Vancouver Island University Elders Protocol
At Vancouver Island University (VIU) our Elders are one of our most valuable resources. They provide counselling, support and guidance to all students at VIU. You will often hear the students referring to the Elders as "Auntie" or “Uncle”, which is a sign of both affection and respect. Vancouver Island University Elders are active in a variety of areas encompassing student support, classroom instruction, teaching traditional protocols and cross-cultural sharing.
Since the beginning of the Elders-in-Residence program within the First Nations Studies department and the Child and Youth Care First Nations Program in Cowichan in the early 1990s, the Elders have been representing their respective communities and knowledge to the wider university community.
The purpose of this page is to provide information and protocol related to:
- Extending invitations to Elders
- Elder host/escort
- Contact Information
The Elders-in-Residence program is a multifaceted initiative supporting, but not limited to, the following:
- Support and use of Indigenous knowledge and Aboriginal languages within VIU;
- Support for all learners by offering traditional knowledgeand spiritual guidance;
- Assist in the area of access and retention of Aboriginal learners in post-secondary education by having a presence within the institution;
- Assist faculty, staff and administration to build capacity in areas of cultural knowledge and understanding.
Extending Invitation to Elders
The first step in extending an invitation to the Elders is to connect with the Aboriginal Projects Coordinator and Elder Support (Sylvia Scow) at (250) 753-3245, local 2096 to discuss the process of inviting an Elder to a class or event. The Coordinator will facilitate the discussion in terms of expectations, length of invitation, appropriate gifting and which Elder is appropriate. The Aboriginal Projects Coordinator and Elder Support position is not intended to be a gate keeper for the Elders but rather a resource for understanding, implementing protocol and developing relationships with Elders.
Further discussion with the Elder will be encouraged and a visit scheduled so that the Elder can be introduced to the topic, date and time of visit and who the escort will be bringing the Elder to the classroom. It is important to know that you will be spending time with them and be prepared to have coffee, tea and snacks – this is all part of building a relationship that is based on mutual respect.
Elders are valuable resources to VIU, not only are they accessible to students, they are an integral part of sharing and giving guidance to faculty and staff about protocols and traditional customs. Research has shown that unmediated contact with Elders has the greatest positive outcome for the building of meaningful professional and academic relationships.
Each Elder has knowledge and teachings handed down from their family. All of the Elders have dual roles and responsibilities in supporting their respective communities. If a death occurs, their first priority will be to support the community and they will cancel any other meetings or workshops. VIU Elders balance their time between both home and campus communities. They each have their own skills and expertise. If the Elder cannot assist in one area they often refer to another who can. It is perfectly appropriate to ask the Elder for a name of another Elder when the Elder is unable to give you what you are seeking.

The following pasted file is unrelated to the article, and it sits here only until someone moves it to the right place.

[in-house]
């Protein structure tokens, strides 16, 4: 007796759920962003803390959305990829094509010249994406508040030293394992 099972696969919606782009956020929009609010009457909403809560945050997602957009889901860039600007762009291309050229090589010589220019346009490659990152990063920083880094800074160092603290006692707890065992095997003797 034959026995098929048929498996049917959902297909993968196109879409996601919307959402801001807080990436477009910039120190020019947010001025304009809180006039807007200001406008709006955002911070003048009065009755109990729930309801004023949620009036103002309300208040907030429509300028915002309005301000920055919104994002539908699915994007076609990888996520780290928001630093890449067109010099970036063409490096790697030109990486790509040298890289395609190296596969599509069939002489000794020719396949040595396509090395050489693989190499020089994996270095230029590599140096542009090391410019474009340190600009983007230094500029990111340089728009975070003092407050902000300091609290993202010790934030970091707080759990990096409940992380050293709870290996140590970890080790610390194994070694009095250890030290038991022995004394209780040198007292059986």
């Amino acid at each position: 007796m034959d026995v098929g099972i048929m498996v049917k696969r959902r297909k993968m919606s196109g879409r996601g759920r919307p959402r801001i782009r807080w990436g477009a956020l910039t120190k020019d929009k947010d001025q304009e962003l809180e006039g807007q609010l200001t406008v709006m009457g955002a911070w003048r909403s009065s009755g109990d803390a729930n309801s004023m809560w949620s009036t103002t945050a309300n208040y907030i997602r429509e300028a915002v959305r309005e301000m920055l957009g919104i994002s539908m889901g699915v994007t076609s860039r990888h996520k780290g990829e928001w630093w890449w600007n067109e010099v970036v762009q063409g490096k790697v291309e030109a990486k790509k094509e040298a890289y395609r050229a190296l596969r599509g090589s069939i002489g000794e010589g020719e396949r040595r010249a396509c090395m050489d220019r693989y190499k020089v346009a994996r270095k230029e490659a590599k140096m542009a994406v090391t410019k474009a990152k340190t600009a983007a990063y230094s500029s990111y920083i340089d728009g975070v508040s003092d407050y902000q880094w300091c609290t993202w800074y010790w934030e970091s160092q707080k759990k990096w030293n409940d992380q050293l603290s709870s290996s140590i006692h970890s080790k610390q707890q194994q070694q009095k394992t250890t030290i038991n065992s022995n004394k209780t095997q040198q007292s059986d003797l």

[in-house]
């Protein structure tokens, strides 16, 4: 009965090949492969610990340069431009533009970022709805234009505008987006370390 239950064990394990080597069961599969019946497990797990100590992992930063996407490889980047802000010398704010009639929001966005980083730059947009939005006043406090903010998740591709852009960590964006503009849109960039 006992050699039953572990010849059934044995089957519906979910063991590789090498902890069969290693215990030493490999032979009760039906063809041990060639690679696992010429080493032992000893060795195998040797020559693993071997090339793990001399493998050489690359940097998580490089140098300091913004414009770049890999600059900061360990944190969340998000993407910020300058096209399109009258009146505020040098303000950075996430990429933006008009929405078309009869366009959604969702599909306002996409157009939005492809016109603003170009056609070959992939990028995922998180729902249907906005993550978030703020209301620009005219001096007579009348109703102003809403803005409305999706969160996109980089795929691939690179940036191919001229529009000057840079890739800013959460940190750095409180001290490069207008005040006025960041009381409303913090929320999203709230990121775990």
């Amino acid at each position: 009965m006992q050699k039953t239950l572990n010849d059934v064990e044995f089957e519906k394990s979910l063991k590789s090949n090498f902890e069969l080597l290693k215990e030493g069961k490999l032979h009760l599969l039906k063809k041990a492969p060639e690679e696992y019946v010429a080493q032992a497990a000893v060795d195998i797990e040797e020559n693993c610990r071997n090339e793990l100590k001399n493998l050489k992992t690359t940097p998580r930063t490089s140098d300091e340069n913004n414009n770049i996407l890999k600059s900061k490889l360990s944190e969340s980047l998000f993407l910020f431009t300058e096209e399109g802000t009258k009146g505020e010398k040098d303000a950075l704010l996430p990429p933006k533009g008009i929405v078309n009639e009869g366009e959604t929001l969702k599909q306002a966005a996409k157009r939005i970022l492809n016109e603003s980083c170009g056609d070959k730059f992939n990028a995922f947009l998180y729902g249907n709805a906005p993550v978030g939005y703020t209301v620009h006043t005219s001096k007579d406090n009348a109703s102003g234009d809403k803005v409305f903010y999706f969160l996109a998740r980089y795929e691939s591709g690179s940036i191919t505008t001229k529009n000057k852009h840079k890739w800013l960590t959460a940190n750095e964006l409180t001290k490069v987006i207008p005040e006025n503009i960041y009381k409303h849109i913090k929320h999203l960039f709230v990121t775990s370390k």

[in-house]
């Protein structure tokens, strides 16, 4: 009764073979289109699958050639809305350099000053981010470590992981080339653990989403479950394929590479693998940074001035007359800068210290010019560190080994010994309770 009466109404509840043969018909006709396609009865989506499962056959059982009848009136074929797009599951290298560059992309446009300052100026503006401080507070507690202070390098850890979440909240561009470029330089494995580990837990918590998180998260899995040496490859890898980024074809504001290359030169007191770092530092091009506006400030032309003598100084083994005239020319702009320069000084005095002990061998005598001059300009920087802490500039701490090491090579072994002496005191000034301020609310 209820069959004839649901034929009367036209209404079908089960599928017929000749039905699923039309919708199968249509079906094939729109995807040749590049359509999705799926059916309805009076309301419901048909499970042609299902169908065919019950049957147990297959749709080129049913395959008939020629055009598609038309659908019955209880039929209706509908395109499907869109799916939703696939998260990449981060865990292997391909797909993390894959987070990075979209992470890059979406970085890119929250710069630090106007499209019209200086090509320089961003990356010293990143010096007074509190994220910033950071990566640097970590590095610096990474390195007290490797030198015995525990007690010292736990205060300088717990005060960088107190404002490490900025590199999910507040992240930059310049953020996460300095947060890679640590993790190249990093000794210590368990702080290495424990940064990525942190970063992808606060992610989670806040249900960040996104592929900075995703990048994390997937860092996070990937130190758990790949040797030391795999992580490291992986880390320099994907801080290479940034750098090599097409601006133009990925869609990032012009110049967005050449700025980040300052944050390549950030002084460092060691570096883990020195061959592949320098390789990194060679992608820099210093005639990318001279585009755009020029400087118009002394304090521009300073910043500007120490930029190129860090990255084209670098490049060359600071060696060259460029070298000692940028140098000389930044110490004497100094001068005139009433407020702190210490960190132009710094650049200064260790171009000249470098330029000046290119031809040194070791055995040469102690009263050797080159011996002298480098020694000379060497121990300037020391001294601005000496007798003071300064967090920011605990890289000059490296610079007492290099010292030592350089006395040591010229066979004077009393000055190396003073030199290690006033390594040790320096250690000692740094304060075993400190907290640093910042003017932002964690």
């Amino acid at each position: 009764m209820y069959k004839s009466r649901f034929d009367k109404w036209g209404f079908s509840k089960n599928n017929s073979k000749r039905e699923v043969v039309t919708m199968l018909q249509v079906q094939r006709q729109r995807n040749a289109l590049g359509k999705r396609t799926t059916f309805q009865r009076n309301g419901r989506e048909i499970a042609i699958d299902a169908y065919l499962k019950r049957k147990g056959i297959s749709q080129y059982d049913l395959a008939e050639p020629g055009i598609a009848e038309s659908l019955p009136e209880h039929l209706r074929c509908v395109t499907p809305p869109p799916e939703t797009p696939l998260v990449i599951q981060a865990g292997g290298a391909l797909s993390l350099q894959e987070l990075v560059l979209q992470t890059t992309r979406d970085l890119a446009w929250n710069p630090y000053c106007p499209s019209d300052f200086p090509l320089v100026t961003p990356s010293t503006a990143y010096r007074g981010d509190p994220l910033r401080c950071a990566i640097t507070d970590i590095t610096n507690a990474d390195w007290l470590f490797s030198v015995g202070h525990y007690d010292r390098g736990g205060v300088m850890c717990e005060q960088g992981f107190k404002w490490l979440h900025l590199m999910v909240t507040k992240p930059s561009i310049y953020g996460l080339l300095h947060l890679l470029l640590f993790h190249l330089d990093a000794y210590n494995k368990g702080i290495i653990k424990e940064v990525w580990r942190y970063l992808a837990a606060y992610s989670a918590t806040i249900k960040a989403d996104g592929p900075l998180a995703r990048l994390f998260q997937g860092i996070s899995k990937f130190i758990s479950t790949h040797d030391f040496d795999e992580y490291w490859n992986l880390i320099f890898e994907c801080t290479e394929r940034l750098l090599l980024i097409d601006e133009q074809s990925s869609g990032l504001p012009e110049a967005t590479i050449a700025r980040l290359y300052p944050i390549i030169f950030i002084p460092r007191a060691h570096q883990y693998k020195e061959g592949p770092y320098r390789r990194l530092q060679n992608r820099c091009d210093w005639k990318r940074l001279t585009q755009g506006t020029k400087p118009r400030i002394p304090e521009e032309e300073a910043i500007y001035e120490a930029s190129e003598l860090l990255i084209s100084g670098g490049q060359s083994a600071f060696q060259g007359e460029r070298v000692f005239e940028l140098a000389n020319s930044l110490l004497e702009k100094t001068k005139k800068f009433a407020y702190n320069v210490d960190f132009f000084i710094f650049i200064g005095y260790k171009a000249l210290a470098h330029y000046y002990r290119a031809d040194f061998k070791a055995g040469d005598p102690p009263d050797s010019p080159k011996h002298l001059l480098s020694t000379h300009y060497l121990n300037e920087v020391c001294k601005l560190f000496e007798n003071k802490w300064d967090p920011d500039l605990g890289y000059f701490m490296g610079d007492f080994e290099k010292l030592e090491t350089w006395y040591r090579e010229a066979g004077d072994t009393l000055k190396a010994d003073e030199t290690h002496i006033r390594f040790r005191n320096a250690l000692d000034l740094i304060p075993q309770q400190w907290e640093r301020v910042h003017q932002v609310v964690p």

Elders work part-time. At times they will be called on for guidance and support outside their regular working hours. When this occurs it is the responsibility of the one seeking the assistance of an Elder to be prepared to offer a small honourarium for the Elder’s time. Again, pending the situation, a gift is also appropriate.
Always ensure there is a host/escort for the Elder if she/he has been invited to an event on campus. The host/escort will be responsible for transportation to the event location, greeting the Elder and following the protocol outlined. Please be considerate of the fact that many of our Elders have mobility issues and their needs are very important when hosting.
VIU Elders are open to being contacted directly and contact information, hours and phone numbers are listed below. However, if you are uncertain or have further questions please feel free to contact staff in the Office of Aboriginal Education and Engagement.
Sylvia Scow, Aboriginal Project Coordinator & Elder Support
(250) 753-3245, local 2096
Kim Warkentine, Administrative Assistant
(250) 753-3245 local 2229
Elders are located on three VIU Campuses:
Swus-tanulwut - Delores Louie, First Nations Studies and Shq’apthut
Delores Louie was born in Duncan and married into the Chemainus First Nation and currently resides in Chemainus. Delores is a very busy lady, but when she has time she enjoys knitting and spending time with grandchildren and great-grandchildren. Delores was one of the first from her community to go to University in the 1970s, and attended the University of Victoria with the goal of saving the Salish language. Her mother and sister encouraged her to do anything she could to record and save their language, so she worked, with many other people, on a dictionary and a writing system for the Salish language. Delores remembers this as a very exciting and interesting time, although the commute was the hardest.
Monday, Tuesday and Thursday Delores works in First Nations Studies Program. She is located in Building 355, Room 315
Phone: (250) 753-3245, local 2044
Wednesday Delores works out of Shq’apthut, Building 170
Phone: (250) 753-3245, local 2792
C-tasi:a - Geraldine Manson, Shq'apthut & Health & Human Services, Full-time Elder in Residence
In the role as Elder-in-Residence, Manson works directly with students and Faculty/Professors in Health and Human Services programs at VIU four days a week and one day a week at Shq’apthut/Gathering Place. She shares her Traditional Knowledge to work with all programs within the Health & Human Services and within the Shq’apthut programs.